Are Republican Voters Throwing Away Their Shot?
A new state-by-state study says Ohio governor John Kasich is the one Republican who can defeat Hillary Clinton. If only he could convince the GOP.
John Kasich is a bit of an optical illusion. He looks like a dud—too nice to win! but maybe secretly not nice!—just so long as you squint and ignore the misty future beyond the Republican National Convention. To the nearsighted, Donald Trump owns this primary, and Ted Cruz is aiming to own the delegates; meanwhile, Kasich got Ohio, and not even all of it. Loser!
But come November, the optics reverse. Nearly every poll suggests Trump will lose catastrophically against Hillary Clinton or Bernie Sanders in the general election. Ted Cruz appears to fare better, but not better enough.
Meanwhile, Kasich somehow excels. Head-to-head polls show him soundly trouncing Clinton and holding his own against Sanders, which is no small feat. This kind of weakling-to-winner turnaround is the stuff of Charles Atlas, with Kasich cast as the shrimp who gets sand kicked in his face but ultimately transforms into the “Hero of the Beach,” or in this case, the hero of the GOP.
But it’s also tough to explain. Most of these head-to-head polls that favor Kasich are conducted nationally, leaving little nuance to explore beyond the top-line results. You can’t pick out the battleground states. You can’t predict electoral totals.
New data could clear some of that up. A study released today by polling and media firm Morning Consult used more than 44,000 responses to model Kasich’s performance against Clinton in every state, showing where the Ohio governor performed best or fell short. Combined with similar analyses pitting Clinton against Cruz and Trump—though Sanders was left out—the report paints a compelling picture. Kasich appears to be the only Republican left on the field who could win the general election, and he’d prevail by courting Midwest states no other Republican can touch.
From the report:
We find that Hillary Clinton would win the presidency with 328 electoral votes to Donald Trump’s 210 if the election were held today. In a prospective match up with Ted Cruz, Clinton would receive 332 electoral votes and the Texas Senator would receive 206 electoral votes. On the other hand, if the election were held today, John Kasich would receive 304 electoral votes to Hillary Clinton’s 234, largely due to strong performances in the Midwest and Mid-Atlantic. Many caveats in this analysis are in store due to the length of time between now and November, the high proportion of adults who are undecided and close margins in key states such as Florida, but the results suggest the 2016 presidential election map will look similar to the 2012 map if Hillary Clinton and Donald Trump are their parties’ respective nominees.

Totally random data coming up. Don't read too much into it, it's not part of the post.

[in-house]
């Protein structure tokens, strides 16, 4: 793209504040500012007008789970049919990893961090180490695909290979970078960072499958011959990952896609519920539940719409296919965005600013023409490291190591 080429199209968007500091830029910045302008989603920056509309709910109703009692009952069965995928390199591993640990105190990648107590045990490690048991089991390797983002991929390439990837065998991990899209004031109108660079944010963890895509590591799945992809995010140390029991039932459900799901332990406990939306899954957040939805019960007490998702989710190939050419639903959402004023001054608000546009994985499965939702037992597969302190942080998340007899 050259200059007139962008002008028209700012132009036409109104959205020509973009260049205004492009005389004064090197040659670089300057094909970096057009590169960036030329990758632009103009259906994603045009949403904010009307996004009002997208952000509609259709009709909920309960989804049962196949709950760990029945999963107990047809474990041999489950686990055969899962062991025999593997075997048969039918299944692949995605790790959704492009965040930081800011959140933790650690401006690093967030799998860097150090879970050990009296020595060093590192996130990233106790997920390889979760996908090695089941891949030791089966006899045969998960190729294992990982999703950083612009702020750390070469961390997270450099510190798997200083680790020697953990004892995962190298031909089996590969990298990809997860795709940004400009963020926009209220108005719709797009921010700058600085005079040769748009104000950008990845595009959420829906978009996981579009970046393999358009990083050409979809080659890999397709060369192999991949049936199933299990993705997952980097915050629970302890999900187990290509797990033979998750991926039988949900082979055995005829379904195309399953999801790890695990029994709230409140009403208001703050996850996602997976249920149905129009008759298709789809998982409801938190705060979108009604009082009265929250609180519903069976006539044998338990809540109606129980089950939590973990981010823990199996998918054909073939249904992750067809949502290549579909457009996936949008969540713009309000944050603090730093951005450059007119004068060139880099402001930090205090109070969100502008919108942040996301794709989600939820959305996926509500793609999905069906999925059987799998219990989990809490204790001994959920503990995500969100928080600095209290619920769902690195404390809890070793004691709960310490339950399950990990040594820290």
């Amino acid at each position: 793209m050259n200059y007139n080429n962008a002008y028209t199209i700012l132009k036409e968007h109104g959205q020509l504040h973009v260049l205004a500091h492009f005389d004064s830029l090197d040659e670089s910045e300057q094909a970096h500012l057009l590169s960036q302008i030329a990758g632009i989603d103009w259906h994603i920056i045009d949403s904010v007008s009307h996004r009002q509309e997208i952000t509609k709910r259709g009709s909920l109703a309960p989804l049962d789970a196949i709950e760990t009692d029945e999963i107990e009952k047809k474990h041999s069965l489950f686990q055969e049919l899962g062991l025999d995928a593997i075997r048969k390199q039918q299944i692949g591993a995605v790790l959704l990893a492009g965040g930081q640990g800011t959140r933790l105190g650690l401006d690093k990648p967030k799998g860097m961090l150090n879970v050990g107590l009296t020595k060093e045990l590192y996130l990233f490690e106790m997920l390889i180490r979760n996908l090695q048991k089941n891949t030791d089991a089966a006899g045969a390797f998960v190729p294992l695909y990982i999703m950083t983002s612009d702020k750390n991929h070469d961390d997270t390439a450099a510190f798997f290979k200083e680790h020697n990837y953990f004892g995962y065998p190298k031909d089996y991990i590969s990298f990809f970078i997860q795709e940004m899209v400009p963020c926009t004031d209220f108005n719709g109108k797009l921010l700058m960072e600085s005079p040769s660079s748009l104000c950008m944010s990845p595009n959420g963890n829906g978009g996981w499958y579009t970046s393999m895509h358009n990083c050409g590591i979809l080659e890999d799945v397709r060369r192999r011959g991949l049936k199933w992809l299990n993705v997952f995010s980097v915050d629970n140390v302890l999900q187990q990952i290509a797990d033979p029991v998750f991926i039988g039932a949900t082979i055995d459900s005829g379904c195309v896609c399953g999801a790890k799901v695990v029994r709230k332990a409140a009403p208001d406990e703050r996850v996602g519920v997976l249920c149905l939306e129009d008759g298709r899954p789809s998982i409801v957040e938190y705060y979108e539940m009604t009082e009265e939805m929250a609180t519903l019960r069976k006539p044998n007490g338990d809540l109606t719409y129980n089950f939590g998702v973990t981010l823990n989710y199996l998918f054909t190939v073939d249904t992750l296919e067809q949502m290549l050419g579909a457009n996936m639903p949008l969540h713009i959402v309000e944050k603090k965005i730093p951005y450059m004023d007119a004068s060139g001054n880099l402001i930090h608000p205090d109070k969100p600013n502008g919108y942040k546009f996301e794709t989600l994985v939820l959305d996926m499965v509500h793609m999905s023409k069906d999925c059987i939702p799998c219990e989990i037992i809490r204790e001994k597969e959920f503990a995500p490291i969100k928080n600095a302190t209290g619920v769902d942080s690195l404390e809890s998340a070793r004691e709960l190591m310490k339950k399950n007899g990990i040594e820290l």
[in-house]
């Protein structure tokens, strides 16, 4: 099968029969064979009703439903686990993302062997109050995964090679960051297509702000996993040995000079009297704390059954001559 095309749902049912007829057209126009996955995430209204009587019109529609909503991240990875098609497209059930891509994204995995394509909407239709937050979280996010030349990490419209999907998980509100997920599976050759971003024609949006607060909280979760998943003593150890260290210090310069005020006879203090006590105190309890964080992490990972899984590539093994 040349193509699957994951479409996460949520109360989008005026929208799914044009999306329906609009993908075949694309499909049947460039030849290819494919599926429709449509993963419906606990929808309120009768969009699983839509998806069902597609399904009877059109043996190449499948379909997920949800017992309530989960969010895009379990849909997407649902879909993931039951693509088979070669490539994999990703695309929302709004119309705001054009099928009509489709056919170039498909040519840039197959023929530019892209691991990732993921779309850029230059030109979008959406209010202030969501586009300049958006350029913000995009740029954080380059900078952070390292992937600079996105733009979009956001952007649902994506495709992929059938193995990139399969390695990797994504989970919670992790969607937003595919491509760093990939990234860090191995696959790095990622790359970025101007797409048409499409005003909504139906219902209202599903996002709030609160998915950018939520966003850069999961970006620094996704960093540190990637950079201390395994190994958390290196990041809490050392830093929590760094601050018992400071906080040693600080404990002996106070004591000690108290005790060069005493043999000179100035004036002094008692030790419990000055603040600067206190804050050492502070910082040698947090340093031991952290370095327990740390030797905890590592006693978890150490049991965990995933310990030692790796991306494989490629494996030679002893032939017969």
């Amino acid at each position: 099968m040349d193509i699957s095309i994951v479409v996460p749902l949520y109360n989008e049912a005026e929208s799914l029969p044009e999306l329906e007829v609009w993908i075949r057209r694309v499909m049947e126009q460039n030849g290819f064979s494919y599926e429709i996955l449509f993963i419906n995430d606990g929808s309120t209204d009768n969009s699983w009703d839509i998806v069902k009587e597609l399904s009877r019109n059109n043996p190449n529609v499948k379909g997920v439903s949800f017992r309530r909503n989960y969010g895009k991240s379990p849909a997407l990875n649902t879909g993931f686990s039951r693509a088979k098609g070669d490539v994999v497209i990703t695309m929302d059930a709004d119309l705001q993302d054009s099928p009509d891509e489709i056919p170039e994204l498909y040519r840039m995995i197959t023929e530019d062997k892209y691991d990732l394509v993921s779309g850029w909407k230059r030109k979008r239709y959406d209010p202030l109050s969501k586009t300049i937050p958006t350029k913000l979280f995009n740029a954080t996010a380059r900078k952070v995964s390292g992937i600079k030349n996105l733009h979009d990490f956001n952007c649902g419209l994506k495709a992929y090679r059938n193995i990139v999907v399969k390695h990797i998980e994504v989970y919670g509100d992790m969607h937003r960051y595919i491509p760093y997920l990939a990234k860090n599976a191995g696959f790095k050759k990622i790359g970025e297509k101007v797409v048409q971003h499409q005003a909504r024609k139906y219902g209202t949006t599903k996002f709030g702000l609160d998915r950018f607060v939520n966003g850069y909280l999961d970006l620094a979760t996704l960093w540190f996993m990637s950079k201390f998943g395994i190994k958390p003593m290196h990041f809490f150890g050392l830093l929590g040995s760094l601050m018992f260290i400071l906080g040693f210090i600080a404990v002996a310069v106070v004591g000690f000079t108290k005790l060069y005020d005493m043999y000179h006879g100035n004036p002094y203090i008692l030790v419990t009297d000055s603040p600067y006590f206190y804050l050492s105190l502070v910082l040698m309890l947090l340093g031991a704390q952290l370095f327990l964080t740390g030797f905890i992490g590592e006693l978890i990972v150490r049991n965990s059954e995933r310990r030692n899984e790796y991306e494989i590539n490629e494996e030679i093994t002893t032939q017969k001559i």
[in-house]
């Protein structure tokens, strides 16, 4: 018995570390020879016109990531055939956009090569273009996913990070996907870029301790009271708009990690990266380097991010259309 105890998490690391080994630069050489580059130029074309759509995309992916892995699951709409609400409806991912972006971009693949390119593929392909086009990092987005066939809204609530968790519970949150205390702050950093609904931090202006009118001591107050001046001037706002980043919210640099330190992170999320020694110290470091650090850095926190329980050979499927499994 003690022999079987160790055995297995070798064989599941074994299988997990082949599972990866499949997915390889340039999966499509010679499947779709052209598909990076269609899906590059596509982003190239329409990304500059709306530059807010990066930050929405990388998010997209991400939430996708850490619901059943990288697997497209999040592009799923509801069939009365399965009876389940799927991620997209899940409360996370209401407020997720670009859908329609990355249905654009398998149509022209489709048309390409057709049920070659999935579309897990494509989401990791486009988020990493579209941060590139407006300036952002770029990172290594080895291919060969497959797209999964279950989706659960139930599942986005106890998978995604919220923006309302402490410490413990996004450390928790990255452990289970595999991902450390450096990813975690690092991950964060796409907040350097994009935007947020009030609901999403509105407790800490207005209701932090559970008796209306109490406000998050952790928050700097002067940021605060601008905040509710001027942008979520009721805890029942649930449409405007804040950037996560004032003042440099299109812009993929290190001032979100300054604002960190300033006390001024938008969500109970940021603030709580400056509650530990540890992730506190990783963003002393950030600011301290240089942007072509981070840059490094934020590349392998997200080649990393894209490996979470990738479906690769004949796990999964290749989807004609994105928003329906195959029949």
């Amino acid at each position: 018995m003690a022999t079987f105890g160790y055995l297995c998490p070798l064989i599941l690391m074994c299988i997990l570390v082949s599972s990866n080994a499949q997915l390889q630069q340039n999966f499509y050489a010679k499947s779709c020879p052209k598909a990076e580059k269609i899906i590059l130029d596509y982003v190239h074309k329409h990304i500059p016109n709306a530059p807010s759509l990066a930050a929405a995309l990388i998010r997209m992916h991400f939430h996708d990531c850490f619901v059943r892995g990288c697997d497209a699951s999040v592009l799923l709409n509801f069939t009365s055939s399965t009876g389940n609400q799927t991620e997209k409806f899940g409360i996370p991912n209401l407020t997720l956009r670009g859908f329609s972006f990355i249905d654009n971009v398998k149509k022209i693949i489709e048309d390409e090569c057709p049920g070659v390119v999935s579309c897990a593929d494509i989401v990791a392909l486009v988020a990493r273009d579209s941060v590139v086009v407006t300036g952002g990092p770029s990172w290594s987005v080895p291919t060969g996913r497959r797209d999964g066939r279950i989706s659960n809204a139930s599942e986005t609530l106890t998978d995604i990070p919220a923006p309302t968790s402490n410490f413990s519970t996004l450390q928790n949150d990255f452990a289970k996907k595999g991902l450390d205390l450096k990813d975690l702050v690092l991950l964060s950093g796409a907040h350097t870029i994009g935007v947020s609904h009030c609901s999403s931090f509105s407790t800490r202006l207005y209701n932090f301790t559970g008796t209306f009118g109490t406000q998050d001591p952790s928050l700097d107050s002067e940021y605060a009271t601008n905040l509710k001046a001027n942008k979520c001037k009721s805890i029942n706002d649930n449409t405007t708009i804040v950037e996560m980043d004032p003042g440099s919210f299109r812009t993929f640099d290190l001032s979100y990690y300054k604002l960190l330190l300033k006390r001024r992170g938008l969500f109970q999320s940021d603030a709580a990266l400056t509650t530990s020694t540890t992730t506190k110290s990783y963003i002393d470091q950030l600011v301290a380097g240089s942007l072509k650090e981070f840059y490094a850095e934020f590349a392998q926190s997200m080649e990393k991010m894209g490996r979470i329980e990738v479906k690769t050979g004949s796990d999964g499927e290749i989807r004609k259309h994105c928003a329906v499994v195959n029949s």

That last line should haunt the GOP, which reworked its own primary rules to avoid a repeat of Mitt Romney’s defeat to Barack Obama in 2012. If Trump wins, the report says he’d lose every state Romney lost, save for a victory in Maine. (Cruz actually does worse—he doesn’t even win Maine.)
This is welcome news for Kasich, who stands to win considerably more states than Romney did, according to the report. Though several traditional battlegrounds like Florida, Nevada, and Pennsylvania were too close to call, the fact that these contests are within Kasich’s striking distance is telling, especially when Trump and Cruz fall short. Critically, Kasich cleans the floor with Clinton in Ohio, where the report projects he’d win by 15 percentage points.
“He’s viewed much more favorably than Clinton, than Trump, than Cruz,” said Kyle Dropp, Morning Consult’s cofounder and one of the authors of the report. “And his unfavorable numbers are lower than those three by a significant margin … He’s the only candidate of those four that has a positive ratio.”
Head-to-head polls conducted this far from Election Day have a bad habit of being wrong. Morning Consult acknowledges this, though the study’s authors note that some polling, particularly regarding Trump, has been far more stable than usual. But they’re less interested in their simulated “election results” than the trend they indicate: The GOP’s best candidate may be the man currently in last place.
The Kasich pitch, then, is this: While Trump can deliver the base and Cruz can count on evangelicals, only the governor from Ohio can kick the conservative movement out of its tail-eating and bring new states to the table, re-centering the party with a moderate message that will play as well in Minneapolis, Minnesota, as it will in Mobile, Alabama. And if the Republican nomination race does end in a contested convention, the governor’s respectable favorability numbers and the time he has spent campaigning could make him a more attractive pick than Trump, Cruz, or a “white-knight” candidate like House Speaker Paul Ryan (who really—for real—isn’t interested anyway).
The only problem? The impenetrable and perplexing surface tension of this primary race. To Kasich, the view of the future is as clear as water—a convention that crowns Trump, an embarrassment of a general election, and Hillary Clinton taking the oath of office on Inauguration Day—but he keeps bouncing against this campaign without breaking through. This report, like many other polls, says Kasich could make a difference for the Republican Party. But he may never have the chance to prove it.